HEALTH CARE BRIEFING: Democrats Seek $3T Aid With Testing Funds

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House Democrats proposed a $3 trillion coronavirus relief bill yesterday, combining aid to state and local governments with direct cash payments, expanded unemployment insurance, nationwide testing and contact tracing systems, and health insurance subsidies.

While there’s little chance of the aid package (H.R. 6800) gaining Senate approval and the president’s signature as written, passage in the Democratic-led House would give Speaker Nancy Pelosi (D-Calif.) a marker to set down in negotiations with the Trump administration and Senate Republicans. “Not acting is the most expensive course,” Pelosi said at the Capitol. “We face the biggest catastrophe in our nation’s history.”

Among its key provisions, the bill would create a contact tracing and disease surveillance workforce and bump billions more dollars into states’ Medicaid programs. It would give $75 billion to public health departments and workforce agencies to support expanding Covid-19 testing and create a contact tracing and surveillance system across the country. It would also increase Federal Medical Assistance Percentage payments to state Medicaid programs by 14% starting July 1 through June 30, 2021.

Other highlights include:

  • $100 billion to the federal fund for health-care providers;
  • Slashing interest rates to 1% for providers who took Medicare advance payments;
  • Eliminating cost sharing for Covid-19 treatments for people in Medicare, Medicaid and private insurance, TRICARE and at Veterans Affairs facilities;
  • Full subsidies for COBRA premiums for furloughed workers;
  • Special enrollment periods for Obamacare and Medicare;
  • A temporarily increase by 2.5% of Medicaid disproportionate share hospital allotments;
  • Regular reporting to Congress on requests by states to the Strategic National Stockpile; and
  • A requirement for drug manufacturers to report foreign drug manufacturing sites.

The bill is a follow-up to the $3 trillion Congress has already spent on four bills in response to the crisis caused by the coronavirus pandemic, which has ground the world’s biggest economy to a halt.

Republicans aren’t the only hurdle for Pelosi. Majority Leader Steny Hoyer (D-Md.) announced plans to have the House vote on the legislation on Friday, but members of the party’s liberal wing want to delay that because the bill may not go far enough to address their priorities.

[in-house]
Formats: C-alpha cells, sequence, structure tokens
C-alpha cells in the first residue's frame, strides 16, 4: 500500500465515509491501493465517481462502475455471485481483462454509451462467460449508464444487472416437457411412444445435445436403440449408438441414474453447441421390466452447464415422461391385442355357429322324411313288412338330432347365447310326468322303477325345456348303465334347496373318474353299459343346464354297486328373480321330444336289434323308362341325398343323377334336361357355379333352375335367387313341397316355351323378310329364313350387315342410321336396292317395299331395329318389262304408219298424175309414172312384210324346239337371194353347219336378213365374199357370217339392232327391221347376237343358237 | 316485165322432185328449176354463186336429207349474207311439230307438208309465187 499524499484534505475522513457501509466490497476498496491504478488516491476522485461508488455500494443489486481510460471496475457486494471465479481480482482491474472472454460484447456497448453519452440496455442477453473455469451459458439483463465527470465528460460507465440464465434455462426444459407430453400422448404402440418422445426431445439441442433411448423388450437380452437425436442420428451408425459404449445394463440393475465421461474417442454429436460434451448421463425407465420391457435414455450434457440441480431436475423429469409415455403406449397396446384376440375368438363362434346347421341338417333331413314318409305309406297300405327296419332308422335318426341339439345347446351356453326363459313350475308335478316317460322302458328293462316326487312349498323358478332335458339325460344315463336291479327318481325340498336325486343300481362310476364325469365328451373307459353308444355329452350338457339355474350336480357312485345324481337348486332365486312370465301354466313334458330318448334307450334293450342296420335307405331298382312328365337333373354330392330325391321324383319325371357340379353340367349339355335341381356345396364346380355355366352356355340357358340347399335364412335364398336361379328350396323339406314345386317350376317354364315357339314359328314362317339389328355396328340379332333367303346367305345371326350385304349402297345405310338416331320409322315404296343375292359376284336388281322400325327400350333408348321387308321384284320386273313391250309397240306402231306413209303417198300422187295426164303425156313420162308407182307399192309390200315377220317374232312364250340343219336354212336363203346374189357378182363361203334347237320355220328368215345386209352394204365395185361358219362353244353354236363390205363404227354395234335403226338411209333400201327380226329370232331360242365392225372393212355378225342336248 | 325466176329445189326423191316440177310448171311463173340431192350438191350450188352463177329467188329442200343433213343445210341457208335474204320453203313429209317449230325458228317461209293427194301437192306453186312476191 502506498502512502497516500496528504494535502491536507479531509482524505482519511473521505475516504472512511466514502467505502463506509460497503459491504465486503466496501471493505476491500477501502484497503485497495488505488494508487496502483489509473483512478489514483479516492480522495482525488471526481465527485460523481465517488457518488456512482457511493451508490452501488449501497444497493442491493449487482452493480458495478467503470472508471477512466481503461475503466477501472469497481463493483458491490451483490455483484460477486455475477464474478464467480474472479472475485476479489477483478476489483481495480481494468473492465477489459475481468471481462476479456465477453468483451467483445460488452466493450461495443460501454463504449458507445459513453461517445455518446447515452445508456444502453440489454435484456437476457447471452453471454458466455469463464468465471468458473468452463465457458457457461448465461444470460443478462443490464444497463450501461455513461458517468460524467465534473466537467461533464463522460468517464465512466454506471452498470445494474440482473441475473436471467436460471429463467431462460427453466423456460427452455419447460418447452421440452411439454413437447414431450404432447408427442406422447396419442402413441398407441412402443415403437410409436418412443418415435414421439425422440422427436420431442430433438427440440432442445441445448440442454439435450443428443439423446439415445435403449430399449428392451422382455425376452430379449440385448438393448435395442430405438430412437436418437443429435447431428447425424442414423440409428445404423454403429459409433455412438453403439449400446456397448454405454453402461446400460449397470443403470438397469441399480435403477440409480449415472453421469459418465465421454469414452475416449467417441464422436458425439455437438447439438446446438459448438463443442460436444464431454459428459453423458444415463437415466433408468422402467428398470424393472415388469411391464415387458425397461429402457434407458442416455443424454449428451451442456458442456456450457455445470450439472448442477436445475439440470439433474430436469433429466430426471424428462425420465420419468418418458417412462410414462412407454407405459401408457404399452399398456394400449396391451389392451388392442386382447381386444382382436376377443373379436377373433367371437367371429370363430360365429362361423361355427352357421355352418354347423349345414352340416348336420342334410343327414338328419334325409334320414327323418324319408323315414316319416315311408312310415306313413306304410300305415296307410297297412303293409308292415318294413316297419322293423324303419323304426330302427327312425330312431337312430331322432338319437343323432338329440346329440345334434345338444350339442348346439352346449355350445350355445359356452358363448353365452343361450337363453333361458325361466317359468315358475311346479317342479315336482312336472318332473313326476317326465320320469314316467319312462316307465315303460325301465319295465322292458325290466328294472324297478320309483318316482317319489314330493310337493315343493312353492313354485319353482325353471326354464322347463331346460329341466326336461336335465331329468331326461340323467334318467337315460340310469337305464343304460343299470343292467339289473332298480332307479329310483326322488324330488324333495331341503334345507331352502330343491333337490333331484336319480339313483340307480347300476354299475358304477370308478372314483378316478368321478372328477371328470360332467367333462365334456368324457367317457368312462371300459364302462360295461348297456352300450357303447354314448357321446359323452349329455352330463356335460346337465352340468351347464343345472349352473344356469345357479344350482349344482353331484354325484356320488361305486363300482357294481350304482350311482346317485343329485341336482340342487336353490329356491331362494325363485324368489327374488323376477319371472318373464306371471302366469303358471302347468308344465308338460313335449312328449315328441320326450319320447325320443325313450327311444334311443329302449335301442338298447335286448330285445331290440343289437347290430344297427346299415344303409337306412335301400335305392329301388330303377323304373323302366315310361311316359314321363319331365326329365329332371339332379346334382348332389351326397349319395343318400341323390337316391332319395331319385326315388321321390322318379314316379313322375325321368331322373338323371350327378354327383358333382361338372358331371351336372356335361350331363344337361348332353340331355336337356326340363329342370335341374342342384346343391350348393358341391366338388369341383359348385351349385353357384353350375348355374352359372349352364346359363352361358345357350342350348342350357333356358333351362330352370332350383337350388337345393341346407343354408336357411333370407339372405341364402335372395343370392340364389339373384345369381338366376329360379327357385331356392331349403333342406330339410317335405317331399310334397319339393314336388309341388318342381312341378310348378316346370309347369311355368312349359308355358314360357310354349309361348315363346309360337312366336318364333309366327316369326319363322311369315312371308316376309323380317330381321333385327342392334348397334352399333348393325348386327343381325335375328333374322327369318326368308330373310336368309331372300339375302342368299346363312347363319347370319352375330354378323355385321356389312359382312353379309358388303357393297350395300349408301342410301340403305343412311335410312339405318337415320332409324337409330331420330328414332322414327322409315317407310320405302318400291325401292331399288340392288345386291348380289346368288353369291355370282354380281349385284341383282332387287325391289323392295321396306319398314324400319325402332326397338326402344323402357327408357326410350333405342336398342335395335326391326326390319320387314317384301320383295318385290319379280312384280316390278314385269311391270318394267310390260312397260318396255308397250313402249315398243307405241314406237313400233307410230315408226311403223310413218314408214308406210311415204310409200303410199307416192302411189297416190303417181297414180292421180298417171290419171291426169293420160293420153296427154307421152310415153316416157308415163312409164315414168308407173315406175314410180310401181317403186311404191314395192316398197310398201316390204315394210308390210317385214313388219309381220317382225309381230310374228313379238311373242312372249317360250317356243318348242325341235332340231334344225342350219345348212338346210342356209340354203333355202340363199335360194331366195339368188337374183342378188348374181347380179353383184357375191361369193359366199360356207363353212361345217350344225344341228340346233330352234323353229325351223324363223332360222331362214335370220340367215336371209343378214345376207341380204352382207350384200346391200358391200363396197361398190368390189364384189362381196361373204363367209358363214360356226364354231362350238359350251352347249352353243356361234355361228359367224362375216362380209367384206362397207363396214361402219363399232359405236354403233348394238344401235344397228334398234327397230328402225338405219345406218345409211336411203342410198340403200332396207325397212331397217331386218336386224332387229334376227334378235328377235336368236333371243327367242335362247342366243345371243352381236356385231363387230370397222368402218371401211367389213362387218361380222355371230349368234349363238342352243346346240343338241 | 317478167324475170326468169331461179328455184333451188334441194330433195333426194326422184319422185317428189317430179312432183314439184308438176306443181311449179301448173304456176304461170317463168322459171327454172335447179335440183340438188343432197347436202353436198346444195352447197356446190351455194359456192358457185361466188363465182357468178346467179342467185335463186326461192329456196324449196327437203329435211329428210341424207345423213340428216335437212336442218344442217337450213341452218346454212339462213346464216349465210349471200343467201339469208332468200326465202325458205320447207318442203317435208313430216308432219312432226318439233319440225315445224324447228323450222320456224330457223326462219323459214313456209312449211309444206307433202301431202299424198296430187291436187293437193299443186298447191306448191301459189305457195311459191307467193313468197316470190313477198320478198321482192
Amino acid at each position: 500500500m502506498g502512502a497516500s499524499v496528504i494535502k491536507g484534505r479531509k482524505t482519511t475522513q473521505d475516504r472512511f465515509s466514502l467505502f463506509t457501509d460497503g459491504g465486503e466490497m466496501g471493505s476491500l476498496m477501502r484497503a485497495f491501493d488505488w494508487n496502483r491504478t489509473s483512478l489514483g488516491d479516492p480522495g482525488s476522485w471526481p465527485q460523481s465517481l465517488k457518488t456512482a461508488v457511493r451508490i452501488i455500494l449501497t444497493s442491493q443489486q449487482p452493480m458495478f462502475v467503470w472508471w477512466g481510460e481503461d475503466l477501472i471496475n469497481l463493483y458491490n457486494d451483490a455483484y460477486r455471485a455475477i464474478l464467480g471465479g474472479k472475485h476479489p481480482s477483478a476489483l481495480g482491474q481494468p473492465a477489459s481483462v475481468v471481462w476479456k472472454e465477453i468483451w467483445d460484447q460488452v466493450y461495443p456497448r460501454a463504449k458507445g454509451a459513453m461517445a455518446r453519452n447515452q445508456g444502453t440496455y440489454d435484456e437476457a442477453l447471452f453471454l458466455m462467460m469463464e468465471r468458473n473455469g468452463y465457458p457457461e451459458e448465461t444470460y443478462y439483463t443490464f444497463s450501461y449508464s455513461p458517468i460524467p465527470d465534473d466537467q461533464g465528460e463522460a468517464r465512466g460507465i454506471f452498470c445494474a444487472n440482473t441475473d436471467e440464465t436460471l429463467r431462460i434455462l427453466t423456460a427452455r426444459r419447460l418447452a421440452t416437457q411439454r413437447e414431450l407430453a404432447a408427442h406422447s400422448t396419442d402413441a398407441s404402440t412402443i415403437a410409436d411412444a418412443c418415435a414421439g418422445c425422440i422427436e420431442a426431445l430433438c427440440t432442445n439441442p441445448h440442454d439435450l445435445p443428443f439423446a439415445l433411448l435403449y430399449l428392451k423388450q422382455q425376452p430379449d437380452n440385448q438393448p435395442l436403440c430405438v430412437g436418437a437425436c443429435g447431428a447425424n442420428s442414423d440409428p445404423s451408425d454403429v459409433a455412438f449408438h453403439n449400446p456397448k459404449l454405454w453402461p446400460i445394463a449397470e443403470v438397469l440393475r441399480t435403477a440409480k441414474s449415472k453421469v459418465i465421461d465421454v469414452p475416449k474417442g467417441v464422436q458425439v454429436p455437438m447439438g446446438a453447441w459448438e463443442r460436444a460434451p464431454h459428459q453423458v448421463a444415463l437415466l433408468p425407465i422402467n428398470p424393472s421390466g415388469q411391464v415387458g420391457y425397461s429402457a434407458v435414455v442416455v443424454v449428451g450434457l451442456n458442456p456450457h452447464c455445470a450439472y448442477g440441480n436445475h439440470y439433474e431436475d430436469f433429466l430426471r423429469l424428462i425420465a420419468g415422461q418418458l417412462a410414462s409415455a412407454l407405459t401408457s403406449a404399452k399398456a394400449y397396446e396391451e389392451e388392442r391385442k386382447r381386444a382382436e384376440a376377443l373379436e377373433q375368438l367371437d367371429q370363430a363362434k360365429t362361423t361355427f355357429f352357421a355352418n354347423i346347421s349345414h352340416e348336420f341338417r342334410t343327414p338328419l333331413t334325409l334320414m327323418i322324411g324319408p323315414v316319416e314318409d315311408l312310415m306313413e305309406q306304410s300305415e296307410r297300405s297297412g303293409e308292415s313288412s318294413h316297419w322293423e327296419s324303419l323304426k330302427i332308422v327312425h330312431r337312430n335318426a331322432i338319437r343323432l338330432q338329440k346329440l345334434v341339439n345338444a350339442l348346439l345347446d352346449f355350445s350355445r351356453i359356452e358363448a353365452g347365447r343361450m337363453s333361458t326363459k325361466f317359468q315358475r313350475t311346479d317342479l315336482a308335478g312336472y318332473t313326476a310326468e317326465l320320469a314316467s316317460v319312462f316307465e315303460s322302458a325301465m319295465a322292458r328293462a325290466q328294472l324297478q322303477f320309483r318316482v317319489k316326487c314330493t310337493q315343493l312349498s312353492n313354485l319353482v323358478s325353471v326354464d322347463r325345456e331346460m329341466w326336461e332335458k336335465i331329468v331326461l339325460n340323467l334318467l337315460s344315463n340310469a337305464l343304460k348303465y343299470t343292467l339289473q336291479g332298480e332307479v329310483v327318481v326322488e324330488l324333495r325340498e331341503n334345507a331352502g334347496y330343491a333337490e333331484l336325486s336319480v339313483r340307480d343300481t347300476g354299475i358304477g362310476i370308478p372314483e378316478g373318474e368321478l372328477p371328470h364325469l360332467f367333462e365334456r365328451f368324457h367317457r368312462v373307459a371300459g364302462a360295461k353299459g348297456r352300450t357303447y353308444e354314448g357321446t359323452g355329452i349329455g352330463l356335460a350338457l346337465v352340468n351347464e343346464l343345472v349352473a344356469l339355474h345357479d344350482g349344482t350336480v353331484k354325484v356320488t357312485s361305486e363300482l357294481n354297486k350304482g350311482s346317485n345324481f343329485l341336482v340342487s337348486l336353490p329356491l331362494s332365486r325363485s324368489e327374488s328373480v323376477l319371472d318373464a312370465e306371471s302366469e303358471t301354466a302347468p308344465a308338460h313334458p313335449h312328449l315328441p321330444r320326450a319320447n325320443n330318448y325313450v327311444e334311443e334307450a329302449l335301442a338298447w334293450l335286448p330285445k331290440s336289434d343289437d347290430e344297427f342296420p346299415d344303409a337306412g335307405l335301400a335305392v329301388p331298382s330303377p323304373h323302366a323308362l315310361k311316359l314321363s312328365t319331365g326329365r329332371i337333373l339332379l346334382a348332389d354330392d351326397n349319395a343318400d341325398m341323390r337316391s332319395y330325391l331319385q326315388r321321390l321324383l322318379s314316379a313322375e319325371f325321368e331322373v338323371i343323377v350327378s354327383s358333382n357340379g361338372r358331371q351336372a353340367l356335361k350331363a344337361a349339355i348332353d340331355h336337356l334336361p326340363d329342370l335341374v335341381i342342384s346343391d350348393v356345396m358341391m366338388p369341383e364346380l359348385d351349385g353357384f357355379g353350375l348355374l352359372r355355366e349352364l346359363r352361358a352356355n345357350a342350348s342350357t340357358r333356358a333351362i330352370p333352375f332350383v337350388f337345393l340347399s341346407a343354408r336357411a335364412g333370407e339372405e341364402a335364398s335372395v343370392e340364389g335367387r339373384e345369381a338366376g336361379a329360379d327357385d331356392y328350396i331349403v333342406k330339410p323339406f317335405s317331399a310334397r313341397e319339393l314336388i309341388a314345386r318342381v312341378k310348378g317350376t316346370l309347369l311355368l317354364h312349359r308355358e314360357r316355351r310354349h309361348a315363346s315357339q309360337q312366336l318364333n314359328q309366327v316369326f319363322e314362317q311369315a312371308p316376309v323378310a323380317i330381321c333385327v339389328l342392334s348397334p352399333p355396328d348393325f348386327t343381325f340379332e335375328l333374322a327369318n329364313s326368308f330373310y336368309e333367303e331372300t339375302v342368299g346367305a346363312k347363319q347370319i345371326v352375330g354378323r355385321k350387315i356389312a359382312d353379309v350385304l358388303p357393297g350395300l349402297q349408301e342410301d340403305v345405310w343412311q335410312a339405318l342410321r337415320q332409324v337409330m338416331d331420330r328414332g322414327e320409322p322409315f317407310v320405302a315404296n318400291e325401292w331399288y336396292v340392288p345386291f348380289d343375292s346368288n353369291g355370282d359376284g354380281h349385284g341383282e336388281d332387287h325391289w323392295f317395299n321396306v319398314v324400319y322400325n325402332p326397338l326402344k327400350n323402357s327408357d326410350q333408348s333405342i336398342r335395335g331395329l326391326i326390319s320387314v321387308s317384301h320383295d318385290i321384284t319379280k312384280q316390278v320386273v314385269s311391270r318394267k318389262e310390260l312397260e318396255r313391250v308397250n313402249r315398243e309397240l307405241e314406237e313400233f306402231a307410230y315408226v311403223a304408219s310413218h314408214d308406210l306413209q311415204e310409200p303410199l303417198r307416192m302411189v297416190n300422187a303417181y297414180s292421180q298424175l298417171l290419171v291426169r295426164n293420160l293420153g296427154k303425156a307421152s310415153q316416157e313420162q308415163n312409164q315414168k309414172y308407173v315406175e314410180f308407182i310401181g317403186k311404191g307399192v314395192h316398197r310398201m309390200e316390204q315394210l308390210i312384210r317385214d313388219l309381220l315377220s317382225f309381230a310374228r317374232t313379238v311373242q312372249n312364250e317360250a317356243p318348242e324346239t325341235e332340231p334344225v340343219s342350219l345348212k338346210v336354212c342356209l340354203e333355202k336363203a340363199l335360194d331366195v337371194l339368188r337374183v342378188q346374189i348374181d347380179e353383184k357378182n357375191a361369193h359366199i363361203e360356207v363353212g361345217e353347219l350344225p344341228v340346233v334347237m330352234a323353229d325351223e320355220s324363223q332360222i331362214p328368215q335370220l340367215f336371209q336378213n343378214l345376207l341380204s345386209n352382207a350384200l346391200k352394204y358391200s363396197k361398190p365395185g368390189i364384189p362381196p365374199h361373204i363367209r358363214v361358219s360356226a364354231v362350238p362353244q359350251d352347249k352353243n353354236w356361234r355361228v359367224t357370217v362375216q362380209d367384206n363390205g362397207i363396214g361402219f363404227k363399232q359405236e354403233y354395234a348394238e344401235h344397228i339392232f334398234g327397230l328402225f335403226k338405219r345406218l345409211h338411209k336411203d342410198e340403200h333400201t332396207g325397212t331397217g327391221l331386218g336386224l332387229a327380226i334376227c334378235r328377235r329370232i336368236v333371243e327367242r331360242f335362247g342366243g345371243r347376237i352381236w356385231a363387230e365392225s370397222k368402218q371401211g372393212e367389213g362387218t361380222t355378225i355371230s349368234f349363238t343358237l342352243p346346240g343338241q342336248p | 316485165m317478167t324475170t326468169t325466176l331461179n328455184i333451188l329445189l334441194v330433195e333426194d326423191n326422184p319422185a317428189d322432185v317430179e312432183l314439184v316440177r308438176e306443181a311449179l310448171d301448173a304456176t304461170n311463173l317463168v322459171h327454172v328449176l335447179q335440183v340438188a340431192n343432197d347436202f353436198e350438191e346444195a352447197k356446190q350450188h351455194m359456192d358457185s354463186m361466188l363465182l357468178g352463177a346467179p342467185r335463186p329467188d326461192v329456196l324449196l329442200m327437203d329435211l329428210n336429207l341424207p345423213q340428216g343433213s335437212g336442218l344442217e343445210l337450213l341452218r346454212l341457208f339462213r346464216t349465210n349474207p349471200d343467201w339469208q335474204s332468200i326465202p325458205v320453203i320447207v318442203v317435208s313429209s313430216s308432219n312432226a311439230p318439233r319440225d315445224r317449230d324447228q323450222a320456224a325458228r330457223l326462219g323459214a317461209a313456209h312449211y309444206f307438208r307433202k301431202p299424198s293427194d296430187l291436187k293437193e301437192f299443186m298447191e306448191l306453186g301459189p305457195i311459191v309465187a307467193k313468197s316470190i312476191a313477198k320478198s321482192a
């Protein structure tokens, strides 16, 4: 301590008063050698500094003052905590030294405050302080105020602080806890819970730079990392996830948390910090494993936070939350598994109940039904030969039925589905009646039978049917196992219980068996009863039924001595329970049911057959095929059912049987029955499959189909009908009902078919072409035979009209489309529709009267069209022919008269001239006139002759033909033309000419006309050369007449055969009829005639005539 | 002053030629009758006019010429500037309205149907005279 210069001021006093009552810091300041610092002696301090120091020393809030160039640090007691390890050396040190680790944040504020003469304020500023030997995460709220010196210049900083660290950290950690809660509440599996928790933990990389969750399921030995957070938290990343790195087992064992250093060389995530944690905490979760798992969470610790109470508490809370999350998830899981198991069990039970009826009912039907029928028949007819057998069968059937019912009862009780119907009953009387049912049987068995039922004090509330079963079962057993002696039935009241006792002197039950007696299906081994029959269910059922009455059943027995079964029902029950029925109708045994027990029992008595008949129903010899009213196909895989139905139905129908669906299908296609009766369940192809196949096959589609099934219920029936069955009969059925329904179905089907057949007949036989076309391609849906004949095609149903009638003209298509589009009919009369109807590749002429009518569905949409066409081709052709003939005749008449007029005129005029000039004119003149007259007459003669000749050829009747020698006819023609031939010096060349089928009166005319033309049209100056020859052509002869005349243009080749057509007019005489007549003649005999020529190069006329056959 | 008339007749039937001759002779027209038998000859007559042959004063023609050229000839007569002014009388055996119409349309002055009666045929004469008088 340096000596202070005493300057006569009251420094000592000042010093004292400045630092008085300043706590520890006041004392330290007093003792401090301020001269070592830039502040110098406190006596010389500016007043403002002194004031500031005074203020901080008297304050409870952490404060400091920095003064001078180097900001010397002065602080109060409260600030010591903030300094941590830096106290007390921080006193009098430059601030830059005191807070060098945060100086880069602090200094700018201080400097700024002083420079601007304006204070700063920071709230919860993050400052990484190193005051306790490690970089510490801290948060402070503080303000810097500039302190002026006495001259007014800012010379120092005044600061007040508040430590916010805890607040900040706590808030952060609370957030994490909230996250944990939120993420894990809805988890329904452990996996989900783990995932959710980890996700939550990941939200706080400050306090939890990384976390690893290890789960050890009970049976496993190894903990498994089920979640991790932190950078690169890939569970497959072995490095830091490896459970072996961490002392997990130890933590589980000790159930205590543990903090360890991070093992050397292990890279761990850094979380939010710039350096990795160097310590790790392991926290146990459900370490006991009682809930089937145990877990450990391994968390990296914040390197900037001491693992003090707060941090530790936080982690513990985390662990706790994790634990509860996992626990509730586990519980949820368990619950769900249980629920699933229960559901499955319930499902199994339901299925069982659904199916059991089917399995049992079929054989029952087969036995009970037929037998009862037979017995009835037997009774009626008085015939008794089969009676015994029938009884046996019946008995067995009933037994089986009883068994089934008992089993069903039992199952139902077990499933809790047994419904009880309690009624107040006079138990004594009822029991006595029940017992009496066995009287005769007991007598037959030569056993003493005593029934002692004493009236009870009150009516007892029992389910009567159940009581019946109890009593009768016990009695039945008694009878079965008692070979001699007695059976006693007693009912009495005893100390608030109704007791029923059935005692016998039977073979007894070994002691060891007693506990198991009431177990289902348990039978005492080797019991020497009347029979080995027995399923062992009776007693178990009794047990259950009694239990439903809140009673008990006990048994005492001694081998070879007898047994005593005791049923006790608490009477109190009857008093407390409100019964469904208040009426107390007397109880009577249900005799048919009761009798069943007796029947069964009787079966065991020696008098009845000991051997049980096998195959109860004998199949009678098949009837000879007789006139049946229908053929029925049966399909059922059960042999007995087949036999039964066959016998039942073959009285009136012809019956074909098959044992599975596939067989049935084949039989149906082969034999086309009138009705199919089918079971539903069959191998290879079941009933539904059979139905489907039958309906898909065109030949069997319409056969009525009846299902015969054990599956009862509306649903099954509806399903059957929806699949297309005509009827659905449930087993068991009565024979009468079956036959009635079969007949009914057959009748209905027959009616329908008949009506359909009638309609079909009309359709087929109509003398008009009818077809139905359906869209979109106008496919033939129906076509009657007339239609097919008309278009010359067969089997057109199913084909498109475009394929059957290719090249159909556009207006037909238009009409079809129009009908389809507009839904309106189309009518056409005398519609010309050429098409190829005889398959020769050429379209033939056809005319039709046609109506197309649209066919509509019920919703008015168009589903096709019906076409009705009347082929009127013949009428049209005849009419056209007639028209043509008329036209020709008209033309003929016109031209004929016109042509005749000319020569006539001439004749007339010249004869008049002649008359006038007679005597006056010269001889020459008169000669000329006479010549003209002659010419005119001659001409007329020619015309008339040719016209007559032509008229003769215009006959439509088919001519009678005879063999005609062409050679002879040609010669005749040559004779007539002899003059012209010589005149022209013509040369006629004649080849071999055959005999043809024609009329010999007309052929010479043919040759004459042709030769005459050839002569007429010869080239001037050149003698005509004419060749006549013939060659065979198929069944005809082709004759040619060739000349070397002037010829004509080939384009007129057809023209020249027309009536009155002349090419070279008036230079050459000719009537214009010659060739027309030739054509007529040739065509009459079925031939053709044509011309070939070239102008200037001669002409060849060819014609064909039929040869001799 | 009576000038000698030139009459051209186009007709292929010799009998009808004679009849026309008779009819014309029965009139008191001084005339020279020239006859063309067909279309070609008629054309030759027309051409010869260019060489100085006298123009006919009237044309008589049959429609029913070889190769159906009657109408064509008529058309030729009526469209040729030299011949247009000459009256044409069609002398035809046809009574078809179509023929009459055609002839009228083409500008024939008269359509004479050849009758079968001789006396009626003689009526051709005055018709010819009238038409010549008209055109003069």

House Progressive Caucus Co-Chairs Pramila Jayapal (D-Wash.) and Mark Pocan (D-Wis.) asked Pelosi in a letter yesterday for a meeting about “any amendments that might be needed to ensure that it truly reflects the priorities and the work of the entire caucus.” Read more from Erik Wasson and Laura Davison.

Congressional Virus Efforts

Coronavirus Oversight Panel to Focus on Reopening: A new House panel created to oversee coronavirus relief spending will focus its first briefing on requirements to safely reopen the American economy during the coronavirus pandemic. Among participants at the hearing today will be former FDA Commissioner Scott Gottlieb, one of the authors of a report released in late March by the conservative American Enterprise Institute, “National Coronavirus Response: A Road Map to Reopening.” Gottlieb served as head of the FDA under Trump until April of last year.

The 12-member committee is led by Rep. Jim Clyburn (D-S.C.), the No. 3 House Democrat. It was created on a party-line vote when lawmakers were in Washington last month to pass the most recent coronavirus aid package. There are seven Democrats and five Republicans on the panel. Republicans have warned they believe Democrats will use the committee for partisan attacks on Trump and his administration. Read more from Billy House.

Progressive Caucus Hearing on Testing, Tracing: The Congressional Progressive Caucus holds a virtual hearing at 2 p.m. on the need to scale up Covid-19 testing and contact tracing. Reps. Jamie Raskin (D-Md.) and Ayanna Pressley (D-Mass.) will lead the meeting, which will be livestreamed here.

Nursing Homes Against Seniors’ Groups: Nursing homes are taking on the nation’s senior citizens’ groups over whether to extend new liability protections to long-term facilities. Senate Republicans, with the backing of industry groups, want new liability shields to cover a host of health-care businesses, including hospitals, doctors’ practices, and nursing homes, as a way to encourage them to reopen their doors. The AARP, the nation’s largest nonprofit for seniors, pushed back on new liability shields in a letter to the Senate Judiciary Committee. Read more from Alex Ruoff.

  • Meanwhile, health industry experts want more details about how nursing homes under lockdown to outsiders will be reopened, even as outbreaks continue to ravage the facilities. Reports that the Centers for Medicare & Medicaid Services is crafting guidelines and regulatory criteria that could let nursing homes allow visitors enter the facilities have prompted concerns about putting vulnerable residents in more danger. Read more from Tony Pugh.

Senate Panel Advances Virus Relief Spending Nominee: The Senate Banking Committee advanced the nomination of Brian Miller to be the special inspector general for pandemic recovery. The job is responsible for overseeing trillions of loans and grants that the Treasury Department and Federal Reserve will issue to airlines, defense companies and other corporations seeking liquidity following the economic fallout from the coronavirus. Democrats have questioned Miller’s ability to serve in the role, in light of his current post—as a White House lawyer during Trump’s impeachment, Laura Davison reports.

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Vaccine Research, Testing & Reopening